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I am building an application which need to handle stored files uploaded by its users (mostly images and pdf files). sort of an archive app. in order to store the files in most efficent way, i am looking some best practices guidelines in terms of storing files on server.

I've tried to research this subject in google, but i had no luck in finding useful knowledge.
i am quite sure this is very popular topic and i'm just not looking the the right places.

Perhaps somebody can refer me to articles on this matter or provide me some keywords to seek for, in order to answer these questions:

  1. Should files be stored and share the same server that used by the application? or should they be stored in a different, dedicated server, separated from the web app's server?
  2. what actions need to be done when storing files on server, in order to make it consume as little as possible resources.
    1. Security issues
    2. what are the most popular platforms in this field?

Thanks for your help

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closed as primarily opinion-based by sectus, Basile Starynkevitch, Jürgen Thelen, Teja Kantamneni, maythesource.com Dec 26 '13 at 18:59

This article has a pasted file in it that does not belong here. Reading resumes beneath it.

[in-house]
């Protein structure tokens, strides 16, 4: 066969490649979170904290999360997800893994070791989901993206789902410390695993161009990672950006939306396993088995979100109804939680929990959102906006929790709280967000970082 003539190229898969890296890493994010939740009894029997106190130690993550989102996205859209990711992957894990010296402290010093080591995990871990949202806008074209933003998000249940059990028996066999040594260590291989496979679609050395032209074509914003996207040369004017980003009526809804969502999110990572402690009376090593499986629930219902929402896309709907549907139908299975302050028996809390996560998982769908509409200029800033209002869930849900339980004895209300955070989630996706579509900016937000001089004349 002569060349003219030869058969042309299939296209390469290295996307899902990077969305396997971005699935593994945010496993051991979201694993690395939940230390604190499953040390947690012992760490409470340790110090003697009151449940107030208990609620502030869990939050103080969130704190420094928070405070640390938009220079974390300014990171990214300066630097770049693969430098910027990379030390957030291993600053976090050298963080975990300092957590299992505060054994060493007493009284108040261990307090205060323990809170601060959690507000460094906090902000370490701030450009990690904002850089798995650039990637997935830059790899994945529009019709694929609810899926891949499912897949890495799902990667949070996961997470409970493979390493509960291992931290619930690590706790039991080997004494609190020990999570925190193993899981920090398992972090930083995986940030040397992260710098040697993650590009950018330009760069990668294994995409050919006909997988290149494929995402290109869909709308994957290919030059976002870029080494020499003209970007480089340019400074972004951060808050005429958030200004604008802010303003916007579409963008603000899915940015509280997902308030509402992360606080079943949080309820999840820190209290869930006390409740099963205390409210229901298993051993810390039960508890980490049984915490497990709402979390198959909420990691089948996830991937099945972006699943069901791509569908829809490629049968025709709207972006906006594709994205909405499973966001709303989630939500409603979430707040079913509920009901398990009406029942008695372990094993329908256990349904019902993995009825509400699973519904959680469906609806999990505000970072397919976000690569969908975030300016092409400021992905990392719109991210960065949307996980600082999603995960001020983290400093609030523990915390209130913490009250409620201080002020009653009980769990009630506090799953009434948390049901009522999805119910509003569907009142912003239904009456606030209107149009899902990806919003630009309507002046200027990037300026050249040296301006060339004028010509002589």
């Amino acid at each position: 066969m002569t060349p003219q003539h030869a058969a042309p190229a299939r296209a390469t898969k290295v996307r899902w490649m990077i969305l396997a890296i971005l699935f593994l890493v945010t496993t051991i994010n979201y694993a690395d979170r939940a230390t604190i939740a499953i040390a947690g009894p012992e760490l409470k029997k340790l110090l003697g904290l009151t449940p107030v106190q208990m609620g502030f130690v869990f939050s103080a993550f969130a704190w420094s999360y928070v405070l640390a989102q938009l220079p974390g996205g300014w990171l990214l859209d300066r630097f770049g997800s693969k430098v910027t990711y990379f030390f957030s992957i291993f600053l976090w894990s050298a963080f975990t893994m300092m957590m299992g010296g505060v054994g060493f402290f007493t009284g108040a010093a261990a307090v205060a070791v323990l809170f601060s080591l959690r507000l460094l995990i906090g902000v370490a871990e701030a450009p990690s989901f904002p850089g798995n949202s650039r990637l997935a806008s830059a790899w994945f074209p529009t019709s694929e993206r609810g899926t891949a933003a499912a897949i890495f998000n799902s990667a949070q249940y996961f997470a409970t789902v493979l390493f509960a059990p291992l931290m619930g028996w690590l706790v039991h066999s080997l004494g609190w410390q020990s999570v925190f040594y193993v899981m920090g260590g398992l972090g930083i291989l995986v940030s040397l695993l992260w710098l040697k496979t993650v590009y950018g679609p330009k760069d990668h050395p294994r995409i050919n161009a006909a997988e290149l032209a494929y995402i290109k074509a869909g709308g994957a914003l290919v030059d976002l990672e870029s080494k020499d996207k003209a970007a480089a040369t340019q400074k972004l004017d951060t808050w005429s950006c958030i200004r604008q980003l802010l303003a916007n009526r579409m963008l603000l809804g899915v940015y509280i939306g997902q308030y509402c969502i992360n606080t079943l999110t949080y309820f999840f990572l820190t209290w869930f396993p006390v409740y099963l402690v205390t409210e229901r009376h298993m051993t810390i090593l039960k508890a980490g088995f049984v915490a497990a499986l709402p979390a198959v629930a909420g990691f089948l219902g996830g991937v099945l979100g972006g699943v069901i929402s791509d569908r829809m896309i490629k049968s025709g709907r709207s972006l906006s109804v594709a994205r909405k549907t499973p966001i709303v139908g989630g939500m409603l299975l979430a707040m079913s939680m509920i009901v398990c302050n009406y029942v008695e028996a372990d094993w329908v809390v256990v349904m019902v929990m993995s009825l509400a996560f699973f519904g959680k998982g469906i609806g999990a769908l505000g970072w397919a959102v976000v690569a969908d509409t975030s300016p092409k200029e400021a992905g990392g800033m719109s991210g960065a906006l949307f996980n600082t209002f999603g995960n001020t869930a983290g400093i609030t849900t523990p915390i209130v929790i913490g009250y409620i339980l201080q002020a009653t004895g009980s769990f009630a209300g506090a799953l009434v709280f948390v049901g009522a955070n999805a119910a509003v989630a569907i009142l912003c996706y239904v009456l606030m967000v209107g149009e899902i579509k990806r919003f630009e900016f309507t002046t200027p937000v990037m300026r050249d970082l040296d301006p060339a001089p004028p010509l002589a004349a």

Many good questions generate some degree of opinion based on expert experience, but answers to this question will tend to be almost entirely based on opinions, rather than facts, references, or specific expertise.If this question can be reworded to fit the rules in the help center, please edit the question.

Did you consider opalang.org or ocsigen.org with ocaml.org instead of PHP? –  Basile Starynkevitch Dec 26 '13 at 14:00

1 Answer 1

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It depends upon how many users, how many simultaneous connections, how many files you want. If you aim petabyte data size things are always complex (see e.g. GlusterFS)!

I would generate the file name. You probably want to have hundreds of directories each having a few thousands files (and that depends a lot of the filesystem; ext4 is probably better than ext3). So something like dir034/file12345.jpeg (and store that file path in some database).

Some old file systems have a linear complexity for the access of a given file in a large directory. And shells might be unhappy when dealing (e.g. auto-completion) with a directory of million files. Hence my advice to avoid directories with more than several thousands files!

You might handle very small contents (e.g. less than a kilobyte) differently, perhaps storing them directly in some database row...

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